Publications (2)0 Total impact
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ABSTRACT: Child undernutrition is a major risk factor for child mortality and adult ill-health. Despite substantial progress in most health indicators, undernutrition remains high in Sri Lanka, with recent trends being unclear, owing to methodological differences in national surveys. This study uses data from the 1987, 1993, 2000 and 2006-07 Demographic and Health Surveys (DHS) and the 2009 Nutrition and Food Security Survey (NFSS) to investigate trends and determinants of child undernutrition in Sri Lanka. The prevalence rates of stunting, underweight and wasting were re-estimated using the 2006 WHO growth standards to ensure consistency. Multivariate regression analysis was then undertaken to analyse the determinants of height-forage in children aged 9-23 months, and 24-59 months, and the relative impact of key factors was assessed using prediction models. Stunting and wasting substantially improved from 1987 to 2000, but rates stagnated from 2000 to 2006/07. Whilst economic inequalities in under nutrition were greater than in most other countries, the multivariate analysis found that maternal height, household wealth, length of breast-feeding and altitude are significant determinants of stunting, but differences in child feeding practices and other factors were not. Of these, maternal height and household wealth had the most influence. The results are consistent with the finding that food insecurity is the main driver of undernutrition, but more research is required to validate this. The strong relationship of child height with maternal height suggests that epigenetic factors, proxied by short maternal height, constrain the applicability of the WHO growth standards in Sri Lanka.Ceylon Medical Journal 03/2013; 58(1):10-8.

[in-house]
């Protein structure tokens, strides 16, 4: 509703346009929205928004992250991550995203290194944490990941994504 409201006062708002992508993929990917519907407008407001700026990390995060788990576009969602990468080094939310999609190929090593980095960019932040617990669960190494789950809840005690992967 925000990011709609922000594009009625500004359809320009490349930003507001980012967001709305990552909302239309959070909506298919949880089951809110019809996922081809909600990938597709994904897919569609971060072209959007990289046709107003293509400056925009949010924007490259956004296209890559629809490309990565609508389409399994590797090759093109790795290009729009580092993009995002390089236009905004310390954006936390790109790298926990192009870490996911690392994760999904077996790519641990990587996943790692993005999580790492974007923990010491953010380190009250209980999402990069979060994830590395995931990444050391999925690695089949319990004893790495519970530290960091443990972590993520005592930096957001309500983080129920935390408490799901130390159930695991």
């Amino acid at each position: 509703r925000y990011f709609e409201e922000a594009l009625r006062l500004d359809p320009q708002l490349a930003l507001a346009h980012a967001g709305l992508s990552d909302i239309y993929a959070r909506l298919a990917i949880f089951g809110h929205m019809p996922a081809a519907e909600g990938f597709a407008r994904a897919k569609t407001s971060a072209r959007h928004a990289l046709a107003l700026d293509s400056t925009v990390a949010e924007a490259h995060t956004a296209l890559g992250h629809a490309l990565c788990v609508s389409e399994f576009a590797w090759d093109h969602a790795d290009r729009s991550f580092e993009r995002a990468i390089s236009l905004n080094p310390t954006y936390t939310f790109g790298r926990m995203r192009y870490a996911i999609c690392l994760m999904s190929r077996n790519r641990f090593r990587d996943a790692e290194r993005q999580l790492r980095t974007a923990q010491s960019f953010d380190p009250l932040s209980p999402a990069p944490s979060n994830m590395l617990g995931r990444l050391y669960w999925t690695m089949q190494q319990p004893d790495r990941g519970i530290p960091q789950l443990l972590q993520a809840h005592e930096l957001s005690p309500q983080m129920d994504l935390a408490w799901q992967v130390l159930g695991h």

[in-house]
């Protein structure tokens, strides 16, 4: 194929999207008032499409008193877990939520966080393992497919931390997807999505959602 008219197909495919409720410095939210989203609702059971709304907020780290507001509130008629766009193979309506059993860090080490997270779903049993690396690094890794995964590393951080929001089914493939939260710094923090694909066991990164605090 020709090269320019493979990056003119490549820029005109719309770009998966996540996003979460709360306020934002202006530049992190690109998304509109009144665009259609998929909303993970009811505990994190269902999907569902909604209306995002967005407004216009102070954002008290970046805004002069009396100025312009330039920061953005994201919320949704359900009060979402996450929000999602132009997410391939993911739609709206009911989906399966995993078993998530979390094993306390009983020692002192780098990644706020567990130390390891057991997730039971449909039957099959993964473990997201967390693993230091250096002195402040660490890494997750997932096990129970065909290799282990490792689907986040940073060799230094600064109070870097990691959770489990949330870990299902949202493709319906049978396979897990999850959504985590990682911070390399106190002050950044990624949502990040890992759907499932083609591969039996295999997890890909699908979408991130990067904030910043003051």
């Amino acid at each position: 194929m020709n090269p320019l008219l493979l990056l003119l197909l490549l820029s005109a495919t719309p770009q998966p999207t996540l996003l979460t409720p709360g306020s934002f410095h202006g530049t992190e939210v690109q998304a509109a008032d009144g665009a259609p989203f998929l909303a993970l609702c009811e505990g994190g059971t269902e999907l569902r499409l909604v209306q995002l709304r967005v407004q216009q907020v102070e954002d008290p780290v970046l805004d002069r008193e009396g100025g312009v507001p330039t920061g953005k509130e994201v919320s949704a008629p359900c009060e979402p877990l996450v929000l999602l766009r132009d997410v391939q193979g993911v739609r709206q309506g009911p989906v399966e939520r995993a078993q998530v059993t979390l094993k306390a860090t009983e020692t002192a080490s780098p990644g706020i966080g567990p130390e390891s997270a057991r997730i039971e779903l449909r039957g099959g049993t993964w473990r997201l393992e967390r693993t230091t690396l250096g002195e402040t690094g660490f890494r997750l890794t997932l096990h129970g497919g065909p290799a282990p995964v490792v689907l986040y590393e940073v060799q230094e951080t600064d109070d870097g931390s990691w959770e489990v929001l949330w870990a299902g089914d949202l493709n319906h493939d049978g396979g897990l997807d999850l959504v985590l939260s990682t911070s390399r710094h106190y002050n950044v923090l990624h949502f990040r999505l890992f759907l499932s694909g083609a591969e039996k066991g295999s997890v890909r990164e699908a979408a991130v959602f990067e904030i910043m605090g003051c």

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ABSTRACT: This study analyses the DHS 1993, 2000 and 2006-07 and NFSS 2009 survey data to investigate trends, inequalities and determinants of low birth weight (LBW) in Sri Lanka. We re-evaluated recent trends in LBW incidence, adjusting for changes in the coverage of DHS surveys to ensure comparability, and used multivariate logistic regression to investigate determinants. We quantified the degree of economic inequality using wealth and concentration indices, and assessed the contribution of determinants to inequality by decomposition. There was a continuing, but slowing decline in LBW incidence, reaching 17% during 2001/02-2006/07, whilst very low birth weight incidence declined from 0.9% to 0.6%. Concentration indices reveal persistent, large economic inequalities in LBW incidence. Maternal body mass index (BMI), height and education, altitude and Indian Tamil ethnicity were the major determinants of LBW, with supply of 'Thriposha' having no significant impact. Accounting for maternal BMI and height largely eliminates the impact of economic status, and reduces the impact of ethnicity. Decomposition analysis reveals the major contributors to the inequalities are maternal BMI (21%), height (12%) and education (14%), ethnicity (9%) and altitude (7%). The results imply that food insecurity mediates the association of LBW with poverty, and is the major amenable risk factor. The impact of maternal height and Indian Tamil ethnicity suggests that epigenetic mechanisms play a role, and that reductions in LBW incidence will take considerable time. There is a need to substantially improve the effectiveness of interventions to reduce LBW in coming generations.Ceylon Medical Journal 06/2012; 57(2):61-9.